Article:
“Such stuff as dreams are made on”: John Heffernan as Hamlet

John Heffernan - with a crown - in Edward II. Photo Johan Persson

John Heffernan – with a crown – in Edward II. Photo Johan Persson

I always had a soft spot for John Heffernan. Besides the obvious (talent to knock your socks off, to be anything at any time, anywhere), he is also someone I caught from the start. In thirty years, when he is revered as a theatre great, I will be discreetly smug, having noticed early on (and having missed nothing ever since). When earlier in the week Jamie Lloyd said he wants to direct John Heffernan in Hamlet, my reaction was one of undignified excitement – while recognising the inevitability of it all. Of course, he will play Hamlet. The only question is when, where and with whom.

To that end, I decided to give Jamie Lloyd a helping hand and cast the rest of the production:

Claudius: I always wanted Claudius to be young, considerably younger than Hamlet’s father and only a few years older than the prince. Uncle and nephew grew up together, playmates, confidants and best friends. But close to adulthood, they took separate paths and Claudius started to be resentful in the knowledge he ‘d never be king, even though he is temperamentally suited to it more than the young prince. My first thought was to cast Tom Hiddleston, but in the end I decided he is too young and Michael Fassbender should get the part.

Gertrude: Despite her position, the queen is unwilling to do what is expected of her and surrender all her desires. Tilda Swinton is the rebel in any role. Not to mention unfathomably sexy. (If we can’t have Tilda Swinton, we should get Cate Blanchett).

The Ghost: Paul Rhys – both tender and a little bit frightening – doesn’t look like he could be John Heffernan’s father, but Hamlet was never his father’s son. There is much love between them, but also distrust as they don’t understand each other. Continue reading

Review: Mike Bartlett’s King Charles III, at the Almeida theatre

Lydia Wilson as Kate Middleton, Oliver Chris as Prince William. Photo Johan Persson

Lydia Wilson as Kate Middleton, Oliver Chris as Prince William. Photo Johan Persson

What’s in a premise? The tag line for Mike Bartlett’s new play King Charles III is “a future history play” and he goes at it no holds barred and makes good on that promise. The Queen is dead, prince Charles becomes Charles III, and then what? What will happen? What can happen? The play draws much of its energy from making that imaginative leap, and Bartlett follows through, jumping from stone to stone, drawing the inevitable conclusions. (The events of the play have a hardwired logic but are unlikely. Bartlett’s trick is to make then look like a parallel universe and not a magic mirror. Maybe his inspiration is The Adventures of Luther Arkwright as much as Shakespeare).  Bartlett plays effortlessly with verse and Shakespearean references and the result is very very clever.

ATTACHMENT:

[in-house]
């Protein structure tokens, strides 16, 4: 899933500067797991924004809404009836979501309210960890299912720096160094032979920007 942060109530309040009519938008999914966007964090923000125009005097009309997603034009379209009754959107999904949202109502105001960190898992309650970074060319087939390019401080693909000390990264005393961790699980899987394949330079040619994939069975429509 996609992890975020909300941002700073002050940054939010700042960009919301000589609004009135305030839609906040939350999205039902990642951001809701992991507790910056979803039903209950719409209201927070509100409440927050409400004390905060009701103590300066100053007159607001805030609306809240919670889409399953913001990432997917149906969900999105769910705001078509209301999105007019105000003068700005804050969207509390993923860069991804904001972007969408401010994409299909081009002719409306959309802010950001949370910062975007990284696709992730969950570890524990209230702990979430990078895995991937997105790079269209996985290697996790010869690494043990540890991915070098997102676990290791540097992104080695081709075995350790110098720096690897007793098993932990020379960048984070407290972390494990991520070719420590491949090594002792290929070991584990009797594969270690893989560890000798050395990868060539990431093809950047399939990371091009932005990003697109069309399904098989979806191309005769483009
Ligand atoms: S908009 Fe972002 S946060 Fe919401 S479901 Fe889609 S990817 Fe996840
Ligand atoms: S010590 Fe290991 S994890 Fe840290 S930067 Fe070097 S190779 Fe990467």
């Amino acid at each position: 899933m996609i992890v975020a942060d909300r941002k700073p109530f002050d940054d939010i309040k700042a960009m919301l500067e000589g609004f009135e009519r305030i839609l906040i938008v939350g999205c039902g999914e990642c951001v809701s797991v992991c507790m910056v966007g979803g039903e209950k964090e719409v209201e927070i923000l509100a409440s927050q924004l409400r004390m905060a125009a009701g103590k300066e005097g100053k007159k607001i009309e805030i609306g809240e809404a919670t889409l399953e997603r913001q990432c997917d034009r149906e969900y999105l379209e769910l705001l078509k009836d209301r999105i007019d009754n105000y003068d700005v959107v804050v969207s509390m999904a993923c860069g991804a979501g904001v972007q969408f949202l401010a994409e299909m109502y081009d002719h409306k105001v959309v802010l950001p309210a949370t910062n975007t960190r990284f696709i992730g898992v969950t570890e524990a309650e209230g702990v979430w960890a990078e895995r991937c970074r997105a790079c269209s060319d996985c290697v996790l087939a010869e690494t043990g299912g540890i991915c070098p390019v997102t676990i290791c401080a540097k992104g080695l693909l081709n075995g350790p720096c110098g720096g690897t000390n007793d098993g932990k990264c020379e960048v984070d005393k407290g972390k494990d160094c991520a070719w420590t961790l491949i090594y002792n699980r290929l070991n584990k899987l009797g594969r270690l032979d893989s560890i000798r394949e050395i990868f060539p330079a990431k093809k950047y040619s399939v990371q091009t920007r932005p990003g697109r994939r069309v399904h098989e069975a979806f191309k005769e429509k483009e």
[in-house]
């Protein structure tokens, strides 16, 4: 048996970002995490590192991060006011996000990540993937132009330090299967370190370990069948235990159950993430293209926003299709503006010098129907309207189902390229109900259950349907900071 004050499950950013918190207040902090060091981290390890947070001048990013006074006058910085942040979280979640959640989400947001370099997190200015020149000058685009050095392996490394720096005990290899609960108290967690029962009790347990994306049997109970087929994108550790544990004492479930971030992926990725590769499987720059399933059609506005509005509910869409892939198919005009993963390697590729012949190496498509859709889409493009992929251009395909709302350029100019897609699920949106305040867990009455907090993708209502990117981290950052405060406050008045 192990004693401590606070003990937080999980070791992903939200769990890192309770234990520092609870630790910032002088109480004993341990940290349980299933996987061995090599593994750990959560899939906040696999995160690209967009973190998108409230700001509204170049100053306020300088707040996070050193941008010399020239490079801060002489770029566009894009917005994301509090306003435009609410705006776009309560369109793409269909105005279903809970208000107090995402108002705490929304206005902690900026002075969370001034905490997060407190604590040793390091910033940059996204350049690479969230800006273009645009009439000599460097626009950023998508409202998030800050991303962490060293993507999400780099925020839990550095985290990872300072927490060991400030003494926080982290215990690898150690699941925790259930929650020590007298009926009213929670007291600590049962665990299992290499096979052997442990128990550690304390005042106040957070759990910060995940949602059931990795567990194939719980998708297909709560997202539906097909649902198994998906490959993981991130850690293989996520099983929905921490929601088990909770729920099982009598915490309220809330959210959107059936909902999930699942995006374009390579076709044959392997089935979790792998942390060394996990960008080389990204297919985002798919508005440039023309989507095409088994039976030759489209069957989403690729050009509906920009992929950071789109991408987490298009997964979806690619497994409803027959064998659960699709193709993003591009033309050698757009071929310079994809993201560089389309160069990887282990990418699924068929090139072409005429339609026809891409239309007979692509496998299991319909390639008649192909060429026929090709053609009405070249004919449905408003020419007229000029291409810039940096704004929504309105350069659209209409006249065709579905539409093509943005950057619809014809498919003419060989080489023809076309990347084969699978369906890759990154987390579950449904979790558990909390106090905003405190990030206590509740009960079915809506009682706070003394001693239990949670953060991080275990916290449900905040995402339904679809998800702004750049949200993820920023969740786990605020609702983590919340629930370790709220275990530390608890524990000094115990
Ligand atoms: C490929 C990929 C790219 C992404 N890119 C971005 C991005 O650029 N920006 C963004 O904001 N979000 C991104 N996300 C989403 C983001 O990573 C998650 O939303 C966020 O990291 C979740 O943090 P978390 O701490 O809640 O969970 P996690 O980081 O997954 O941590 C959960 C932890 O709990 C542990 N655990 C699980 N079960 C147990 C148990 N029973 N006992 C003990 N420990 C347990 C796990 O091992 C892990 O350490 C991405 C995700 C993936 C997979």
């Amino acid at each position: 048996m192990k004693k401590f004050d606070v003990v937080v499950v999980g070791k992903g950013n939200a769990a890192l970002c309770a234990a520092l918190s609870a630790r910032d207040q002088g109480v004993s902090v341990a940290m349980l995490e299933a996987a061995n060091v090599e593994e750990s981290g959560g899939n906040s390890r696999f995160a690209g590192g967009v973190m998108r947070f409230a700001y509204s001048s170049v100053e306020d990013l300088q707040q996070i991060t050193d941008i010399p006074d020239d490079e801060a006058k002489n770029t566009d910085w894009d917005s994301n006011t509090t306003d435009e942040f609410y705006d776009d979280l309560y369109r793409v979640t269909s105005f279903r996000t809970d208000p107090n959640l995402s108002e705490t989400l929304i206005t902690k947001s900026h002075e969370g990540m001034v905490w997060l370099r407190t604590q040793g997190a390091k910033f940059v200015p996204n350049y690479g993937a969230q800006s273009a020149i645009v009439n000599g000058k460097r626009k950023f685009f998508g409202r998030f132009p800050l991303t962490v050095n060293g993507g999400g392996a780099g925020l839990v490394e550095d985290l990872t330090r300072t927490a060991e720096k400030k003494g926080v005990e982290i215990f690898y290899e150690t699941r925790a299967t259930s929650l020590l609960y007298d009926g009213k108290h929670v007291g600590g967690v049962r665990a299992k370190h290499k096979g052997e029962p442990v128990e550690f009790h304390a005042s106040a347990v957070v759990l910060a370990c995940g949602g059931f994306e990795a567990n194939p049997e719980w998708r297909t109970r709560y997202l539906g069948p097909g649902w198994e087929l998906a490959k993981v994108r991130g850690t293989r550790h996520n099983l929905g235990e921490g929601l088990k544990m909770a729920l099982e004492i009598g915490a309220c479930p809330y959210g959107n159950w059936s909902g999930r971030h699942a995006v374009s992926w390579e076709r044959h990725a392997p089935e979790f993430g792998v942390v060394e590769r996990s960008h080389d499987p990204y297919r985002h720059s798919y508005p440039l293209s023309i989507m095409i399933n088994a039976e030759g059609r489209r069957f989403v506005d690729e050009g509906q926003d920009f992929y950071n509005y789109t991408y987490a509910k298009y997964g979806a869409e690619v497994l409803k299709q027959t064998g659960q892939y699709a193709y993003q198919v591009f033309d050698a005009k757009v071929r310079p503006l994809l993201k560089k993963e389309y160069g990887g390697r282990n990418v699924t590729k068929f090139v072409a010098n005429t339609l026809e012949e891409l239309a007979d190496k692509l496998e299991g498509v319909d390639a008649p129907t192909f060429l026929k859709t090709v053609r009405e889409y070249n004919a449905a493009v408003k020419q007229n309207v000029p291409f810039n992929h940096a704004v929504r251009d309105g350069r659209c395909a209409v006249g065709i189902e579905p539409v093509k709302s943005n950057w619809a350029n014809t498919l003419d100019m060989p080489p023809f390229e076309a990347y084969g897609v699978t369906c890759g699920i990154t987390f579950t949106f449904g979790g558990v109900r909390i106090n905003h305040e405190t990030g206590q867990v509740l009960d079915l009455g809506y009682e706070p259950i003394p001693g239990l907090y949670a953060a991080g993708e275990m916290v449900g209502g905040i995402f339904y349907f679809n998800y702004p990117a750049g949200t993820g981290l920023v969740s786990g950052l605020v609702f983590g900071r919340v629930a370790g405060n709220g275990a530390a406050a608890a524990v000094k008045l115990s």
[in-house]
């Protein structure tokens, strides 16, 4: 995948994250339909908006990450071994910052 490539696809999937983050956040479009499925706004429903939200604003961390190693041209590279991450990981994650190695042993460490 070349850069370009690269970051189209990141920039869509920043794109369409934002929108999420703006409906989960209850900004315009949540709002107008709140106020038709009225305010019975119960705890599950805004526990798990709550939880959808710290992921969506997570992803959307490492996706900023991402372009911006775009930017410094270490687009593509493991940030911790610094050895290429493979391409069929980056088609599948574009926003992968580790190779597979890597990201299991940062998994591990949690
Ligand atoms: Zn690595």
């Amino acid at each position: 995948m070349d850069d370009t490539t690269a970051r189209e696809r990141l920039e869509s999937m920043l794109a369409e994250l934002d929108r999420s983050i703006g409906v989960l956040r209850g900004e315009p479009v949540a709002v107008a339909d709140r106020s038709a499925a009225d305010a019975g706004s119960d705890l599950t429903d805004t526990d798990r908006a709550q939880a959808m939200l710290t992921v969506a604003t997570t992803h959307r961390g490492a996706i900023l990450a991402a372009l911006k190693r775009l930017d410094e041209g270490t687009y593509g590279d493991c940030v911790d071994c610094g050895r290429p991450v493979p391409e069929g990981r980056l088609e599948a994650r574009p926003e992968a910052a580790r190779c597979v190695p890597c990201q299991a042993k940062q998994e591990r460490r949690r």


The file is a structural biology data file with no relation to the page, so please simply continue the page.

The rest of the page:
In fact, a tad too clever.  The play can’t resist winking to the audience, as a result the dynamic in the room often turned toxic. Continue reading

Review: Hysteria by Terry Johnson at the Hampstead theatre

Antony Sher (Freud), Lydia Wilson (Jessica) and Adrian Schiller (Dali) in Hysteria

Antony Sher (Freud), Lydia Wilson (Jessica) and Adrian Schiller (Dali) in Hysteria

The current production of Terry Johnson’s Hysteria, directed by the playwright, started its life in Bath last year, before a UK tour and performances at the Hampstead theatre this September. Antony Sher and David Horovitch have been in the cast from the start, while in the London performances Lydia Wilson and Adrian Schiller have replaced Indira Varma and Will Kean. A play capable of attracting actors of that calibre carries high expectations, and sadly in this instance they are not met.

The play is the story of Sigmund Freud meeting Salvador Dali in London towards the end of his life. A woman persistent in meeting Freud and Freud’s physician are added to the story, as is the shadow of Nazi Europe. Continue reading

“I could have been a contender”: the year’s theatrical achievements the Oliviers overlooked

Hattie Morahan and Pip Carter in The Dark Earth and the Light Sky. Photo Alastair Muir

Hattie Morahan and Pip Carter in The Dark Earth and the Light Sky. Photo Alastair Muir

Awards, especially the announcement of the nominees, follow a familiar pattern: anticipation and excitement followed by incredulity. It’s a well known fact that, despite being irresistible and so much fun, awards always get it wrong. Having said that, this year’s Olivier nominations got almost everything right: there is little I would object to, at least not with any conviction. Tomorrow’s award ceremony would be unique in that respect, I can route for almost everybody.

But inevitably, with the quality of London theatre, many productions missed out. Following the rule of the Kermodes (no one nominated for an Olivier is eligible), here are my awards for the past theatrical year. With an additional category or two. Because they are my awards and I can do what I like.

Best Actor: Pip Carter is an actor of minimalistic explosiveness, often doing very little and usually stealing every scene he is in. Taking the lead in Nick Dear’s The Dark Earth and The Light Sky, he brought poet Ed Thomas to life in a performance of reticent vivid pulsating desperation. He made it look easy, too easy in fact, hence the absence of award recognition. Runner Up: I had to think long and hard about this one and John Heffernan missed by a whisker: three plays (She Stoops to Conquer, Love and Information and The Physicists), an impressive range and a light touch that brings depth and humanity to all his roles mark him out as an exceptional talent. Edward II at the National next. After that, the sky is the limit. Continue reading